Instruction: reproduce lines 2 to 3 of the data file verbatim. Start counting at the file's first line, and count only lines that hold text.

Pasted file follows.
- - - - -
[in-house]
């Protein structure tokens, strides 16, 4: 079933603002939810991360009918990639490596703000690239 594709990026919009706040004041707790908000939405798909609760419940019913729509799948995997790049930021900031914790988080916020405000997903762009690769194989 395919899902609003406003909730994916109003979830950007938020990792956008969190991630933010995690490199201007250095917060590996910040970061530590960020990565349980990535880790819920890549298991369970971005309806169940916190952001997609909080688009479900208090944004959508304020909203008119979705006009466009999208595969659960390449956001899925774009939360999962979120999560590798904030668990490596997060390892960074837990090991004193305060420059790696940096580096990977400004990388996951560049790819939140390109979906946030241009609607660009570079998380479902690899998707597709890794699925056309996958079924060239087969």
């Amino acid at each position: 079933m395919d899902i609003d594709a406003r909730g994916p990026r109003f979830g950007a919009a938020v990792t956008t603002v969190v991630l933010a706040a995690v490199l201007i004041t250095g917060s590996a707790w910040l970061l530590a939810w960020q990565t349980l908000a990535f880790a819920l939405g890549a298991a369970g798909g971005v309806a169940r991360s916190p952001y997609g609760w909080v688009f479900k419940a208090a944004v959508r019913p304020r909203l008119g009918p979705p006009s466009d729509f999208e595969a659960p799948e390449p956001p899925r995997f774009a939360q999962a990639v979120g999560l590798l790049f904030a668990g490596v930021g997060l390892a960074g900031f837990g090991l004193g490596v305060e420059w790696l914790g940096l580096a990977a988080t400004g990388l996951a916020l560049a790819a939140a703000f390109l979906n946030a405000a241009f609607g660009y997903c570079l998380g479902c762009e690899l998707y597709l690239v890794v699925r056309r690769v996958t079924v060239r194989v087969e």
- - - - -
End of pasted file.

């Protein structure tokens, strides 16, 4: 079933603002939810991360009918990639490596703000690239 594709990026919009706040004041707790908000939405798909609760419940019913729509799948995997790049930021900031914790988080916020405000997903762009690769194989 395919899902609003406003909730994916109003979830950007938020990792956008969190991630933010995690490199201007250095917060590996910040970061530590960020990565349980990535880790819920890549298991369970971005309806169940916190952001997609909080688009479900208090944004959508304020909203008119979705006009466009999208595969659960390449956001899925774009939360999962979120999560590798904030668990490596997060390892960074837990090991004193305060420059790696940096580096990977400004990388996951560049790819939140390109979906946030241009609607660009570079998380479902690899998707597709890794699925056309996958079924060239087969």
């Amino acid at each position: 079933m395919d899902i609003d594709a406003r909730g994916p990026r109003f979830g950007a919009a938020v990792t956008t603002v969190v991630l933010a706040a995690v490199l201007i004041t250095g917060s590996a707790w910040l970061l530590a939810w960020q990565t349980l908000a990535f880790a819920l939405g890549a298991a369970g798909g971005v309806a169940r991360s916190p952001y997609g609760w909080v688009f479900k419940a208090a944004v959508r019913p304020r909203l008119g009918p979705p006009s466009d729509f999208e595969a659960p799948e390449p956001p899925r995997f774009a939360q999962a990639v979120g999560l590798l790049f904030a668990g490596v930021g997060l390892a960074g900031f837990g090991l004193g490596v305060e420059w790696l914790g940096l580096a990977a988080t400004g990388l996951a916020l560049a790819a939140a703000f390109l979906n946030a405000a241009f609607g660009y997903c570079l998380g479902c762009e690899l998707y597709l690239v890794v699925r056309r690769v996958t079924v060239r194989v087969e």